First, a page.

By Leika Kihara and Yoshifumi Takemoto
TOKYO (Reuters) – Japan is stepping up efforts toward issuing a digital yen with the creation of a government advisory panel and the launch of a pilot programme, joining a growing number of countries exploring a central bank digital currency (CBDC).
The finance ministry will set up a panel of experts as early as April to discuss the feasibility of issuing a digital yen, two sources with knowledge of the matter told Reuters.
The step will come after the central bank’s decision to start in April a pilot programme to test the use of a digital yen, moving Japan closer to issuing a CBDC in several years.
Under a medium-term policy platform issued in 2021, the government pledged to start examining the feasibility of a CBDC when the Bank of Japan (BOJ) completed the initial phase of experiments by March 2023, which it has.
“It will be in line with the pledge made in the policy platform,” one of the sources said on the plan to set up a government panel, a view echoed by the other source.
Both sources declined to be identified as they are not authorised to speak publicly.
Finance Minister Shunichi Suzuki told reporters on Friday the government was still in the process of scrutinising ways to meet the pledge to examine the feasibility of a CBDC, including the idea of the panel.
The BOJ has said no decision has been made on whether Japan will issue a CBDC. But it spent two years experimenting and will move to the next phase of conducting a pilot programme from April, to be ready in case the government decides to issue a digital yen.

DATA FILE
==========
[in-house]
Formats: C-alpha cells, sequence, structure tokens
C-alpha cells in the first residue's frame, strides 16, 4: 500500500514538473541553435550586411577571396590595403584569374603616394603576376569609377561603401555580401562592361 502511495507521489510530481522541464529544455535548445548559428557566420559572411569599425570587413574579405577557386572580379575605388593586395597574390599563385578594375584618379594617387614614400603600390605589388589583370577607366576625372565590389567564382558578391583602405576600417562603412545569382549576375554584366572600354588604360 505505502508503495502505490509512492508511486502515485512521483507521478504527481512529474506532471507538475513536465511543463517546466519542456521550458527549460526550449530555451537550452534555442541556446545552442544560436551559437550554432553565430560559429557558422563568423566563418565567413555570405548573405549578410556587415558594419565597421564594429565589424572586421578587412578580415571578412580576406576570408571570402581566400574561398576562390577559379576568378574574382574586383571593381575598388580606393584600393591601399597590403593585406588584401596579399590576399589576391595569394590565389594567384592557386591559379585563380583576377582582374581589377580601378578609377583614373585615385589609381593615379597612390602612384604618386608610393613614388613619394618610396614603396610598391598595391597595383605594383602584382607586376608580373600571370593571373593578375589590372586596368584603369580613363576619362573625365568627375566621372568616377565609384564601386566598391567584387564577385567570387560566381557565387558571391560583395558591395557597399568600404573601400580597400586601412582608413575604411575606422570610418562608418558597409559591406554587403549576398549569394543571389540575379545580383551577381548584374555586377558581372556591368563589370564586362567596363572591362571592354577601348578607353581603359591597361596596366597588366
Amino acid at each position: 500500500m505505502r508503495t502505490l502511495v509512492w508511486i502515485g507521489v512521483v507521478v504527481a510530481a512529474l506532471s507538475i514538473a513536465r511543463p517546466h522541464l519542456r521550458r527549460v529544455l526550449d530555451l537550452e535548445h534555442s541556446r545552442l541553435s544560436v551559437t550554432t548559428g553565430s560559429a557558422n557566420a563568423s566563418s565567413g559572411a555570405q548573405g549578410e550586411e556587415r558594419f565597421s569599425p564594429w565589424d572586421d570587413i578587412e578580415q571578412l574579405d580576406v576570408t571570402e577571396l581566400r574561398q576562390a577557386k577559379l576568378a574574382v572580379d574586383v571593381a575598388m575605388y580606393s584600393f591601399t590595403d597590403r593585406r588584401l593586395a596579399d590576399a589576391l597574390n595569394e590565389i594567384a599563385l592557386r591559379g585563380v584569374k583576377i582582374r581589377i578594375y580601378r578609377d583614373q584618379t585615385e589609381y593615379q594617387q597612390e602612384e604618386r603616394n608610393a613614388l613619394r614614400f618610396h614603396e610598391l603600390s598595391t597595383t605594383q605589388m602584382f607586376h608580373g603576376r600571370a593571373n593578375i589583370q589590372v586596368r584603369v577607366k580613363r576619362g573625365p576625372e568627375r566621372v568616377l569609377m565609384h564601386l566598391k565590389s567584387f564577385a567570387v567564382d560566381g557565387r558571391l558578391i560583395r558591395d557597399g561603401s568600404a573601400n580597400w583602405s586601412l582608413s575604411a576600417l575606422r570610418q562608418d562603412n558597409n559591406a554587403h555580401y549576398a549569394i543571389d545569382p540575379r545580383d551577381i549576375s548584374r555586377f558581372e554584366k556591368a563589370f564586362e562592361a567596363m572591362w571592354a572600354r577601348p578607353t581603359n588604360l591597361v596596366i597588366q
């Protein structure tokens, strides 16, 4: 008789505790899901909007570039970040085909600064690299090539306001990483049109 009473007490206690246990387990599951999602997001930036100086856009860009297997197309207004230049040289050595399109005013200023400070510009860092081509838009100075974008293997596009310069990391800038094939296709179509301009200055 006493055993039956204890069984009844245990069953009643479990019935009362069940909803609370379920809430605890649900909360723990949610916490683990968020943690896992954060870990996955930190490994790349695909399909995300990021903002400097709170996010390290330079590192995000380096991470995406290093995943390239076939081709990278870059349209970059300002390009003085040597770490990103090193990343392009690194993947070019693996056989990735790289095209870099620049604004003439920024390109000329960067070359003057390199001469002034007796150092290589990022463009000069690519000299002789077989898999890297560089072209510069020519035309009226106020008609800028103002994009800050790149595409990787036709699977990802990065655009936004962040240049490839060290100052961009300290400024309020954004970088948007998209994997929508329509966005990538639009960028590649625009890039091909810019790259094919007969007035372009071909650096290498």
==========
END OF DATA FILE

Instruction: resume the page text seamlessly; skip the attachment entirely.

The central bank has said the pilot programme may last for several years. Some laws may need to be revised if the government were to start issuing a CBDC for public use.
“Ensuring the coexistence of CBDC with various other forms of money … is something that we need to and will in fact achieve in the future,” BOJ Governor Haruhiko Kuroda said in a speech on Tuesday.
Public broadcaster NHK reported on Thursday the finance ministry was considering setting up an advisory panel in April to discuss the possibility of a digital yen.
Central banks around the world have stepped up efforts to develop digital currencies to modernize financial systems and speed up domestic and international payments.
Japan and other advanced economies are seeking to catch up with China, which is at the fore of a global race to develop CBDCs and has ramped up pilot schemes for retail payments.
The U.S. Federal Reserve has also been exploring a fully digital dollar that some have referred to as Fedcoin. Fed leaders have said that any launch of such an asset would need the support of elected leaders.
(Reporting by Leika Kihara and Yoshifumi Takemoto; Additional reporting by Tetsushi Kajimoto; Editing by Josie Kao, Robert Birsel)
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